Optus charges $0.08 per megabyte during “peak” periods, and $0.04 during “off-peak” (midnight to 7am), and quotes a total dollar value for each plan rather than a fixed download limit. For the table, we’ve assumed the higher charge (given the relative unlikelihood that you’ll actually be using it during those midnight hours) and calculated how much data that actually gives you.

Click on the link below to access the table in PDF format:

Planhacker Postpaid 3G By Usage Charges

Of course, data cost is just one factor in choosing a provider: network coverage also plays a crucial role. But this analysis does show the dangers in buying a plan that costs more than you need. Given that providers are often happy to let you upgrade to a higher usage level but may balk at reducing your monthly usage, starting on a lower download level may well be a sensible choice — but don’t aim too low or you’ll also end up paying too much.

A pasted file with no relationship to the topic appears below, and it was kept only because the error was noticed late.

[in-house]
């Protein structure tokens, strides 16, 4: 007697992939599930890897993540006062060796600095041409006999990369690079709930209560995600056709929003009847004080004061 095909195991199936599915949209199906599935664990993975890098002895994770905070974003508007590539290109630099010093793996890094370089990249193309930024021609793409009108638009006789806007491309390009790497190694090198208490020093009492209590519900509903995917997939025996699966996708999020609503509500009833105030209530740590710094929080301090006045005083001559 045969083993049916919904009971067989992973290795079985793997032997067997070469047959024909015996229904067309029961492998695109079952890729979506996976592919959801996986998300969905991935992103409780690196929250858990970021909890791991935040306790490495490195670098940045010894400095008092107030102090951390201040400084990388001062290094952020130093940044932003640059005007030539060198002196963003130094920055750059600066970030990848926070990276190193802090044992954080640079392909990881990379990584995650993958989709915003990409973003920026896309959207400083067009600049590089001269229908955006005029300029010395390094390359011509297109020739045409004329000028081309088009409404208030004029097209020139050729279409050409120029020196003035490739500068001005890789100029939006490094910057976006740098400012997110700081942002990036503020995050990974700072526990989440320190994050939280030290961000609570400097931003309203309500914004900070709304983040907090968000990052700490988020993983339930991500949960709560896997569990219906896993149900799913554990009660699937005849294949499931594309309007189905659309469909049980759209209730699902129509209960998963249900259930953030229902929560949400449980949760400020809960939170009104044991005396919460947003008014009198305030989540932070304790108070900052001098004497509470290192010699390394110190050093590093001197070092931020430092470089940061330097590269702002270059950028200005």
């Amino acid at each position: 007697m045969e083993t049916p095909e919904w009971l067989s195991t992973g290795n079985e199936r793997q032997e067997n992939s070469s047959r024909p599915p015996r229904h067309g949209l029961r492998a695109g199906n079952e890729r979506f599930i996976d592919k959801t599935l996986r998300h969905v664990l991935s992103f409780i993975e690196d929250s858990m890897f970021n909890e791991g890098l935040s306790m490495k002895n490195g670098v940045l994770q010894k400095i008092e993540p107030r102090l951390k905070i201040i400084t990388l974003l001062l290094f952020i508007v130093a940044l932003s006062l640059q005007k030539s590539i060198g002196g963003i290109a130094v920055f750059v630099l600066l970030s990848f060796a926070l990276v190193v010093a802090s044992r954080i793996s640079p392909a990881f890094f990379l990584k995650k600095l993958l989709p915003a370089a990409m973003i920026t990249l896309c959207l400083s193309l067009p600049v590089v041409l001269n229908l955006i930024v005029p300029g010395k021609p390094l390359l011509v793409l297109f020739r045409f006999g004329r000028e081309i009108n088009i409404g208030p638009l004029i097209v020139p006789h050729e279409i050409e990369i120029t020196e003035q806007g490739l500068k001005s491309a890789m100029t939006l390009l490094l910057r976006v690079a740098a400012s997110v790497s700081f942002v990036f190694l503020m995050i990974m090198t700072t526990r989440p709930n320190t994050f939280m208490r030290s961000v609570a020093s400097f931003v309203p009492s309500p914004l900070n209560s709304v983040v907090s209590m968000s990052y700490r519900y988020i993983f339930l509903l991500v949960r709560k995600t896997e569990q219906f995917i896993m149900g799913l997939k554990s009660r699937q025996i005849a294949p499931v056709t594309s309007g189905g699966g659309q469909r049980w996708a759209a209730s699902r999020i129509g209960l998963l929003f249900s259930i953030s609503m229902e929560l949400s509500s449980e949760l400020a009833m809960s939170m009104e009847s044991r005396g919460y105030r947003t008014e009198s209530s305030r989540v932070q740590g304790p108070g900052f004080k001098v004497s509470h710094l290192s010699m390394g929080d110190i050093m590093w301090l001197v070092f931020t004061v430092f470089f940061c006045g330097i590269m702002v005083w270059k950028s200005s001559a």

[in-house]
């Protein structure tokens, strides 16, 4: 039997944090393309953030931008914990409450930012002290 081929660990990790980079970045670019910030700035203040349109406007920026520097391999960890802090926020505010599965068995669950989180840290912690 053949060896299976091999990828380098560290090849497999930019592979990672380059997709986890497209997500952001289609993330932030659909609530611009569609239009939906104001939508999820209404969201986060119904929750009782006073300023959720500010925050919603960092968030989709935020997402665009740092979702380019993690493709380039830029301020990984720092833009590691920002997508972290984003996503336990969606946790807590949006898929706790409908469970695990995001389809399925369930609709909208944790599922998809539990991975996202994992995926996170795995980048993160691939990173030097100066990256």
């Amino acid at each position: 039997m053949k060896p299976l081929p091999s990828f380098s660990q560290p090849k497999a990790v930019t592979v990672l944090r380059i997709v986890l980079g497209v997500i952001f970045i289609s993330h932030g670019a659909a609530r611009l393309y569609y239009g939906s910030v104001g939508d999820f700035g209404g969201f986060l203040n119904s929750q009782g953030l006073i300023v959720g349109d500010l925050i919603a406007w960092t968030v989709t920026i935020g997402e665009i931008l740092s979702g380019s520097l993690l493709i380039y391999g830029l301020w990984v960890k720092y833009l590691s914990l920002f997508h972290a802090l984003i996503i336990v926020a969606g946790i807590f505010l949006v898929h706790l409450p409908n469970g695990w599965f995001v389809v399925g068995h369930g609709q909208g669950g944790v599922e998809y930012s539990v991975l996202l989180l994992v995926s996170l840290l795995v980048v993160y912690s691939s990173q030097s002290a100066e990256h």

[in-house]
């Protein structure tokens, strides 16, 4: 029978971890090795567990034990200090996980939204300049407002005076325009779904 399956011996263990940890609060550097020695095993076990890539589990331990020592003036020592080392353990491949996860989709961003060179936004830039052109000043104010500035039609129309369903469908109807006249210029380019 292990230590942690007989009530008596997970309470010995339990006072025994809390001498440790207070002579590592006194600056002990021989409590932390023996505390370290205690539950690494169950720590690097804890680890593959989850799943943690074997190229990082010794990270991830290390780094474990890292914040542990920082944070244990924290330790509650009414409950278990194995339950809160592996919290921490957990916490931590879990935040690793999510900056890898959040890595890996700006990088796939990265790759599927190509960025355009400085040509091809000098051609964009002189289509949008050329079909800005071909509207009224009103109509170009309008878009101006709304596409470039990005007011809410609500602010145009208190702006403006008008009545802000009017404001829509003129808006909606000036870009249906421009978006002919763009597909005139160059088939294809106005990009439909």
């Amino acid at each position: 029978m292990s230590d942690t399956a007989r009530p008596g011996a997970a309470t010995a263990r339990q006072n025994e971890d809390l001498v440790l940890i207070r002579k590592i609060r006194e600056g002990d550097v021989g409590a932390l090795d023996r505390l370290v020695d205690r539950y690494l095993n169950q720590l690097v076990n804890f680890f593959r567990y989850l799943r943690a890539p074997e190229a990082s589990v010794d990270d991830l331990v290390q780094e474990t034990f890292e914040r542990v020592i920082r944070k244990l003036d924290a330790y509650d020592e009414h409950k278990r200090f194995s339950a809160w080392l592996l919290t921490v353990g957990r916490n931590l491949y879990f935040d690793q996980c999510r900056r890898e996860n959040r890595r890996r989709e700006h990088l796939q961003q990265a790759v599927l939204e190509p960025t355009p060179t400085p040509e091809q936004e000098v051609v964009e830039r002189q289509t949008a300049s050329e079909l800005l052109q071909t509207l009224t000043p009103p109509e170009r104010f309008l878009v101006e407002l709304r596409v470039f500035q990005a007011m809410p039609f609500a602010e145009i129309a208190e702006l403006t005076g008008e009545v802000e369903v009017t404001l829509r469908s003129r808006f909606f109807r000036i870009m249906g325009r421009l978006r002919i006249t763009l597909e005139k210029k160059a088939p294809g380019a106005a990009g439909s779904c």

As ever, plans with high excess data charges aren’t good value. Blink is particularly poor in this respect, and Dodo (which we generally recommend avoiding anyway) is only marginally better.

Hit the links below for the details of each plan direct from the providers:

Spotted a mistake in the table? Got your own metric for measuring broadband value? Tell us in the comments.

Lifehacker’s weekly Planhacker column rounds up the best communication deals.


  • Why don’t you people discriminate between Telstra and Bigpond. Both have separate 3g plans, yet when one clicks on Telstra from the list above, it takes me to Bigpond. One would have thought it you click on Telstra, you would go to Telstra plans. Then you can add a Bigpond link. Or is it you are not aware the two have separate plans?

    If you don’t your research is pretty poor and one should take the results in the table with a grain of salt.

    • Frank, Bigpond is a brand used by Telstra for its Internet products. I don’t discriminate between them because they are the same company 🙂

      Indeed, if you go from this wireless postpaid broadband page on the Telstra site to the plans and offers link, it goes to the BigPond site, and lists the plans I’ve listed here. I just cut out that step because it doesn’t help anyone much!